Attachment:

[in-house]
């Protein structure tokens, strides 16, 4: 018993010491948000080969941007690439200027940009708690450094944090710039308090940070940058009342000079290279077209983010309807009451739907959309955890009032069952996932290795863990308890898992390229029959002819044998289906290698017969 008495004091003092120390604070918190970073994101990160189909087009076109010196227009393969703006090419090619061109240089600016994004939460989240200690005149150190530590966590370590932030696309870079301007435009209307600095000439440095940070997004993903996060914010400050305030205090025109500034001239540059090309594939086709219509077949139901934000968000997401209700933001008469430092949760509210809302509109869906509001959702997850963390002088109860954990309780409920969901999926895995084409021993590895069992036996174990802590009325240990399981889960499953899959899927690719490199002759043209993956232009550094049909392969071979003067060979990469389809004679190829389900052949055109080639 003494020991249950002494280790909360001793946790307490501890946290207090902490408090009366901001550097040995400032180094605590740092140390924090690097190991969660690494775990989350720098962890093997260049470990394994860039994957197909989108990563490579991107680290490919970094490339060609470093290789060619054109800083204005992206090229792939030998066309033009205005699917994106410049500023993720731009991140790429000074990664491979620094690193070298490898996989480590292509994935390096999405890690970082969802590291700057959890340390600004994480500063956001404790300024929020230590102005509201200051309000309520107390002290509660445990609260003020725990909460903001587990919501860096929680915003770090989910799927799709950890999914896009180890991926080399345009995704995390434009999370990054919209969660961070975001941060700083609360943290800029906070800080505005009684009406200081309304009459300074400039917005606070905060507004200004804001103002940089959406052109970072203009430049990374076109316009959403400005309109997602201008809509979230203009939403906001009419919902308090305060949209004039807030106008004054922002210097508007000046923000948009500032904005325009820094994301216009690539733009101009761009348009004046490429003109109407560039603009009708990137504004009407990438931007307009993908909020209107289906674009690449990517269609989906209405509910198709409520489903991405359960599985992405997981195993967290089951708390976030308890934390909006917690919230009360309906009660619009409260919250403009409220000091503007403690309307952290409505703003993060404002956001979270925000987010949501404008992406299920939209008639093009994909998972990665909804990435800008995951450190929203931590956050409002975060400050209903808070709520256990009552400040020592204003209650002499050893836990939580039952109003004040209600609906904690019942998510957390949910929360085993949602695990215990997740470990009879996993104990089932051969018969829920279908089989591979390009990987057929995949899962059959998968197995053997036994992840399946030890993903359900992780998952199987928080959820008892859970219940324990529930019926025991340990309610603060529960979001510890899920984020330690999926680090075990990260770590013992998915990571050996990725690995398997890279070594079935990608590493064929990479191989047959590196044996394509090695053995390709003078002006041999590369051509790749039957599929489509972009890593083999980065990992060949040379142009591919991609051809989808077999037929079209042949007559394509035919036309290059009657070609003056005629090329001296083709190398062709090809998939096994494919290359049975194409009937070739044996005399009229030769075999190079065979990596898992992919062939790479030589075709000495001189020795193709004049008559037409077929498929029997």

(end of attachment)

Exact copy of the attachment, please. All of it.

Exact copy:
[in-house]
């Protein structure tokens, strides 16, 4: 018993010491948000080969941007690439200027940009708690450094944090710039308090940070940058009342000079290279077209983010309807009451739907959309955890009032069952996932290795863990308890898992390229029959002819044998289906290698017969 008495004091003092120390604070918190970073994101990160189909087009076109010196227009393969703006090419090619061109240089600016994004939460989240200690005149150190530590966590370590932030696309870079301007435009209307600095000439440095940070997004993903996060914010400050305030205090025109500034001239540059090309594939086709219509077949139901934000968000997401209700933001008469430092949760509210809302509109869906509001959702997850963390002088109860954990309780409920969901999926895995084409021993590895069992036996174990802590009325240990399981889960499953899959899927690719490199002759043209993956232009550094049909392969071979003067060979990469389809004679190829389900052949055109080639 003494020991249950002494280790909360001793946790307490501890946290207090902490408090009366901001550097040995400032180094605590740092140390924090690097190991969660690494775990989350720098962890093997260049470990394994860039994957197909989108990563490579991107680290490919970094490339060609470093290789060619054109800083204005992206090229792939030998066309033009205005699917994106410049500023993720731009991140790429000074990664491979620094690193070298490898996989480590292509994935390096999405890690970082969802590291700057959890340390600004994480500063956001404790300024929020230590102005509201200051309000309520107390002290509660445990609260003020725990909460903001587990919501860096929680915003770090989910799927799709950890999914896009180890991926080399345009995704995390434009999370990054919209969660961070975001941060700083609360943290800029906070800080505005009684009406200081309304009459300074400039917005606070905060507004200004804001103002940089959406052109970072203009430049990374076109316009959403400005309109997602201008809509979230203009939403906001009419919902308090305060949209004039807030106008004054922002210097508007000046923000948009500032904005325009820094994301216009690539733009101009761009348009004046490429003109109407560039603009009708990137504004009407990438931007307009993908909020209107289906674009690449990517269609989906209405509910198709409520489903991405359960599985992405997981195993967290089951708390976030308890934390909006917690919230009360309906009660619009409260919250403009409220000091503007403690309307952290409505703003993060404002956001979270925000987010949501404008992406299920939209008639093009994909998972990665909804990435800008995951450190929203931590956050409002975060400050209903808070709520256990009552400040020592204003209650002499050893836990939580039952109003004040209600609906904690019942998510957390949910929360085993949602695990215990997740470990009879996993104990089932051969018969829920279908089989591979390009990987057929995949899962059959998968197995053997036994992840399946030890993903359900992780998952199987928080959820008892859970219940324990529930019926025991340990309610603060529960979001510890899920984020330690999926680090075990990260770590013992998915990571050996990725690995398997890279070594079935990608590493064929990479191989047959590196044996394509090695053995390709003078002006041999590369051509790749039957599929489509972009890593083999980065990992060949040379142009591919991609051809989808077999037929079209042949007559394509035919036309290059009657070609003056005629090329001296083709190398062709090809998939096994494919290359049975194409009937070739044996005399009229030769075999190079065979990596898992992919062939790479030589075709000495001189020795193709004049008559037409077929498929029997």